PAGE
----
Now couple that with the new marketing and distribution channels for the iMac, and that iMac is dead stuff will soon seem quaint. Every product can get fatigued, and consumers do put off purchase of computers when they expect an ungrade soon (just like oil refineries, who didn't buy enough crude 'cause they were worried they'd get caught with too much inventory whent the prices came down). (Plus, again, consumer spending on computers was weak last quarter for the industry.) The answer to fatigue of a fundamentally sound product: lower the price, refresh it a bit, new colors and upgrade. In other words, the trap has been rebaited for AAPL.

And that's just the start...

The G4 pro line. Two processors for the price of one. The G4 expandable tower of power once again addresses the needs and demands of the professional market. On top of that, the third-party graphics support outlook looks good. Whether that came from AAPL pressure or spontaneously from card makers and the like wanting to make more mulah with AAPL is not important. The outlook looks good. The graphics power users are not going to be defecting anytime soon. Enthusiasm restored at least for, what, a few weeks, months maybe? :) Plus, ya know, IBM and MOT will eventually improve their chip-making, but until then, we need to something. We'll admit that MHz means something to some people. Dual processor G4s for the price of the old single processor ones. AAPL did what it could, what it had to, and soon Mac OS X will give AAPL more chip freedom, if it desires to take advantage of that.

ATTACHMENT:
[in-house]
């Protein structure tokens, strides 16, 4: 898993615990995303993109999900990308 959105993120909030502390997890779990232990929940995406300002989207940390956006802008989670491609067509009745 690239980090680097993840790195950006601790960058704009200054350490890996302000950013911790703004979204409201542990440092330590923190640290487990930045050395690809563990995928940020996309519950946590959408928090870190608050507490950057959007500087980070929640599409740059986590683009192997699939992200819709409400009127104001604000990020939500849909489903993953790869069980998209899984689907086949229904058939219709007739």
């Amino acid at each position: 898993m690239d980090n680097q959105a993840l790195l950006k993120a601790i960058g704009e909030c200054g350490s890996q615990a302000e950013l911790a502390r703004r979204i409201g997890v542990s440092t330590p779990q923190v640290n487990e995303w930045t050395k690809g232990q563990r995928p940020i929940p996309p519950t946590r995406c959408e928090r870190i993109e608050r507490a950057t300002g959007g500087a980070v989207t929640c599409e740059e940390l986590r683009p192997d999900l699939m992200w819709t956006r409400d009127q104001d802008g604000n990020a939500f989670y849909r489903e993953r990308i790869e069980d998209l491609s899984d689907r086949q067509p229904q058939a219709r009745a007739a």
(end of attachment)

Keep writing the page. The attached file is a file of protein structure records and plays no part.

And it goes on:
The displays. Caught up in the harder hardware hooplah, I haven't looked that closely at them, but they do look nice. Very nice. A nice and sweet refresh to the display lineup.

DV. Making progress on the software. Solid. What we expected. Moving incrementally forward. DVD and FireWire capabilities on the Macs just great, of course.

The mouse. Great much-needed "small" improvement that is a big improvement. Not only better, but also helps build confidence that AAPL listens to consumers. Same with the keyboard.

Third-party fervor. Ah, here's one of the relatively unsong stories of MWNY. Third-party support is getting better and better. Critical mass. More options. Hardware-wise and software-wise. It's really fantastic. All the big players on board software-wise for Mac OS X. The hardware options really seemed to gain another head of steam this time around. Sooner than you anticipate, the old plaintive "but the Mac doesn't have the same choices in software and hardware options" will be a forgotten lament.